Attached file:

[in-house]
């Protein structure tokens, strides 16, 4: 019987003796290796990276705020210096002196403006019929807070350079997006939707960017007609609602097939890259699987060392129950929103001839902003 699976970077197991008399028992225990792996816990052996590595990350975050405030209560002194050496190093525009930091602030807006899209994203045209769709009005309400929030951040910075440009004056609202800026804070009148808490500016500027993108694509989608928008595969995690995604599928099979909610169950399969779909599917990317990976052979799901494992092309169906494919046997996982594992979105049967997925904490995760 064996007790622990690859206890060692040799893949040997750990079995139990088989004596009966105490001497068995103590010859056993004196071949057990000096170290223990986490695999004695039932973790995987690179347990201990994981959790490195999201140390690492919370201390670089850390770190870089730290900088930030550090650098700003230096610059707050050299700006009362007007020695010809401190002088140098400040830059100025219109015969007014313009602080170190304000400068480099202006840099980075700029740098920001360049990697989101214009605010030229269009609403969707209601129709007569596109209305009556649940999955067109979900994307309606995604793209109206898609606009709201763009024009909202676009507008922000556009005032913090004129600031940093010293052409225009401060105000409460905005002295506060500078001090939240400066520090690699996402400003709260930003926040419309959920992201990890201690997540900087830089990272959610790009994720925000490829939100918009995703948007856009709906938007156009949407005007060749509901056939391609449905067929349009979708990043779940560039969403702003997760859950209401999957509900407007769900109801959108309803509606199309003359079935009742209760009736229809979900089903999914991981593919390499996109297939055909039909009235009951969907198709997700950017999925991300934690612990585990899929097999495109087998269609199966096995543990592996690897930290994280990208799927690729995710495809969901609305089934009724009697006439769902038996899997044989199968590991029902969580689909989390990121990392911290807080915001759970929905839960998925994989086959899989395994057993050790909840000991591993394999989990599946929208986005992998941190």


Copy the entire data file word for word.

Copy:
[in-house]
């Protein structure tokens, strides 16, 4: 019987003796290796990276705020210096002196403006019929807070350079997006939707960017007609609602097939890259699987060392129950929103001839902003 699976970077197991008399028992225990792996816990052996590595990350975050405030209560002194050496190093525009930091602030807006899209994203045209769709009005309400929030951040910075440009004056609202800026804070009148808490500016500027993108694509989608928008595969995690995604599928099979909610169950399969779909599917990317990976052979799901494992092309169906494919046997996982594992979105049967997925904490995760 064996007790622990690859206890060692040799893949040997750990079995139990088989004596009966105490001497068995103590010859056993004196071949057990000096170290223990986490695999004695039932973790995987690179347990201990994981959790490195999201140390690492919370201390670089850390770190870089730290900088930030550090650098700003230096610059707050050299700006009362007007020695010809401190002088140098400040830059100025219109015969007014313009602080170190304000400068480099202006840099980075700029740098920001360049990697989101214009605010030229269009609403969707209601129709007569596109209305009556649940999955067109979900994307309606995604793209109206898609606009709201763009024009909202676009507008922000556009005032913090004129600031940093010293052409225009401060105000409460905005002295506060500078001090939240400066520090690699996402400003709260930003926040419309959920992201990890201690997540900087830089990272959610790009994720925000490829939100918009995703948007856009709906938007156009949407005007060749509901056939391609449905067929349009979708990043779940560039969403702003997760859950209401999957509900407007769900109801959108309803509606199309003359079935009742209760009736229809979900089903999914991981593919390499996109297939055909039909009235009951969907198709997700950017999925991300934690612990585990899929097999495109087998269609199966096995543990592996690897930290994280990208799927690729995710495809969901609305089934009724009697006439769902038996899997044989199968590991029902969580689909989390990121990392911290807080915001759970929905839960998925994989086959899989395994057993050790909840000991591993394999989990599946929208986005992998941190």